Under the UK tax law, not all the business expenses are deductible for tax purposes. Generally, a business expense must be incurred necessarily and exclusively for your business.
Where expenditure incurred relates to both business and private use, the amount related to personal use is not tax deductible for your company and the private expense must be added back to your business accounting profit.
If a motor car is used for both business arid private purposes, then the capital allowances and the total car running expenses will be spilt in proportion to the business and private mileage. You will need to keep records of your total mileage and the number of miles travelled on business to calculate the correct amount of motor car expenses for the business.
The expenses listed below are not tax deductible or can only be partially claimed as business expense. These non business expenses must be added back to your taxable business profit when calculating your tax bill.
Entertaining expenses usually are not tax deductible but there are exceptions you may want to seek professional accountant advice on other entertaining expenses such as staff entertaining and gifts to employees.
Bribes, kickbacks. fines, penalties and lobbying costs.
These expenses are self explanatory of why they are not tax deductible.
If you have just started a new business, you may be wise to consult a professional tax accountant on this question, especially if your start-up costs are rather large.
Working from home
If you are working from home, you will need to keep sufficient records to back up the proportion of heating and lighting costs that relate to your business and your private use.
Life insurance premiums
A business may buy life insurance coverage on key officers and executives, but if your business is the beneficiary, the premiums are not deductible. The proceeds from a life insurance policy are not taxable income to your business if the insured person dies, because the cost of the premiums was not deductible. In short, premiums are not deductible, and proceeds upon death are excluded from tax.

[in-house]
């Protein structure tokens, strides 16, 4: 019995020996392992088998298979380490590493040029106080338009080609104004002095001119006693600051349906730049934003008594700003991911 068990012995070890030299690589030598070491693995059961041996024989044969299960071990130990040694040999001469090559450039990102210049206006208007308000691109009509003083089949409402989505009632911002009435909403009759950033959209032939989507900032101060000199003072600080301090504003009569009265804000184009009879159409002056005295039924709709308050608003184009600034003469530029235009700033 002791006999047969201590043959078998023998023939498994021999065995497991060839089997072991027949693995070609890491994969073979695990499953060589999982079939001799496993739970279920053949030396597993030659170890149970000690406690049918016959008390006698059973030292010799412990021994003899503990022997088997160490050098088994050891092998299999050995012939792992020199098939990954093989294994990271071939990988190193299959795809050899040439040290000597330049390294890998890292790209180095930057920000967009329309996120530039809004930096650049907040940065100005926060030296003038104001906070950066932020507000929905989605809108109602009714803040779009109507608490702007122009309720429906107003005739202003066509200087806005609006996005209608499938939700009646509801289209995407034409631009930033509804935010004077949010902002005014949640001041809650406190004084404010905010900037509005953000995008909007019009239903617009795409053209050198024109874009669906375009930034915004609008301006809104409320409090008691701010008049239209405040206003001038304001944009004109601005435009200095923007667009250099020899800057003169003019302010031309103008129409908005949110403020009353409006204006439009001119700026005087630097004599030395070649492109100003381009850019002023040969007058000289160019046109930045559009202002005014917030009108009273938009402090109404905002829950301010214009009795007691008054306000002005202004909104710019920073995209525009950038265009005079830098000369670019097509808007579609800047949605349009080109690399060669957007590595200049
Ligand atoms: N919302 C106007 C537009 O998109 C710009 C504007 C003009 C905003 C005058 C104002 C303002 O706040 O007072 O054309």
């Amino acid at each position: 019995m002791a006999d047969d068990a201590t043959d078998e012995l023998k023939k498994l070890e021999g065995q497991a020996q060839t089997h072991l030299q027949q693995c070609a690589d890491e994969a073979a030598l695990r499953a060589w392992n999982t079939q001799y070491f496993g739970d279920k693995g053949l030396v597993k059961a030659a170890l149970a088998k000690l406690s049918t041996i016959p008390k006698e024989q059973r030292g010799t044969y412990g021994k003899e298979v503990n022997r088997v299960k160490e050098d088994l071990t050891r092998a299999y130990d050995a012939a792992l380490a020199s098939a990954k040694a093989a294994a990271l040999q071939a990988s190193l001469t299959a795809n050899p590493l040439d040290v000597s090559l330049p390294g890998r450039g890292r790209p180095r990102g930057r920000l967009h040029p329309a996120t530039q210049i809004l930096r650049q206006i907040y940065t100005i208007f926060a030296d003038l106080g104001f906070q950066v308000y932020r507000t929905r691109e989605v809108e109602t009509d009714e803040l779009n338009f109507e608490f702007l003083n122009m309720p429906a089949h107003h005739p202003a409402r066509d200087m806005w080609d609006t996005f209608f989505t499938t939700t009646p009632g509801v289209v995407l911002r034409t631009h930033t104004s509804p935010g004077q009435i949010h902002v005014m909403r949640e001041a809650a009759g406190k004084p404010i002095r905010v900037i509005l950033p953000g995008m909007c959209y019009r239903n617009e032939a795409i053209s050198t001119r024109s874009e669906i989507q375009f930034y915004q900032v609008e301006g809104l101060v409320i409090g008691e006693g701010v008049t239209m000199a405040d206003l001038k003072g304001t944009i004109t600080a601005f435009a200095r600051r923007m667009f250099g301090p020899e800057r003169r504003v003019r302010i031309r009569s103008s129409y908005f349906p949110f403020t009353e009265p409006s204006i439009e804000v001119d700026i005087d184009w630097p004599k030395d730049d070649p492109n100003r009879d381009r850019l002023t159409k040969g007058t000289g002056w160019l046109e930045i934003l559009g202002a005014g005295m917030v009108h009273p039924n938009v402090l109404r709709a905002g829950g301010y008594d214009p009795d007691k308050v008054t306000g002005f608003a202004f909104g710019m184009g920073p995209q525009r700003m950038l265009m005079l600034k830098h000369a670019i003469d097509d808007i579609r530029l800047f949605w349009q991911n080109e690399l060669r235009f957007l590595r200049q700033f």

Travel and convention attendance expenses
Some businesses pay for rather lavish conventions for their managers and spend rather freely for special meetings at attractive locations that their customers attend for free. The UK tax office takes a dim view of such extravagant expenditures and may not allow a full deduction for these types of expenses. The HMRC holds that such conventions and meetings could have been just as effective for a much more reasonable cost. In short, a business may not get a full deduction for its travel and convention expenses if the UK tax officer audits these expenses.
Transactions with related parties
The HMRC takes a special interest in transactions where two parties are related in some way. For example, a business may rent space in a building owned by the same people who have money invested in the business; the rent may be artificially high or low in an attempt to shift income and expenses between the two tax companies or individuals. The transactions may not be at arm’s length basis. A business that deals with a related party must be ready to show that the price paid or received is consistent with what the price would be for an unrelated party.
Small businesses and companies are advised to seek professional tax accountants for help if you have incurred business expenses that you are not sure whether they can be claimed against your business profit fully or partially.
Accountants at concise Accountancy offer taxation services to both individuals and businesses. Our tax services include completing your tax returns or self assessments form and submit it to HMRC for you.
Concise Accountancy – Making taxation simple for business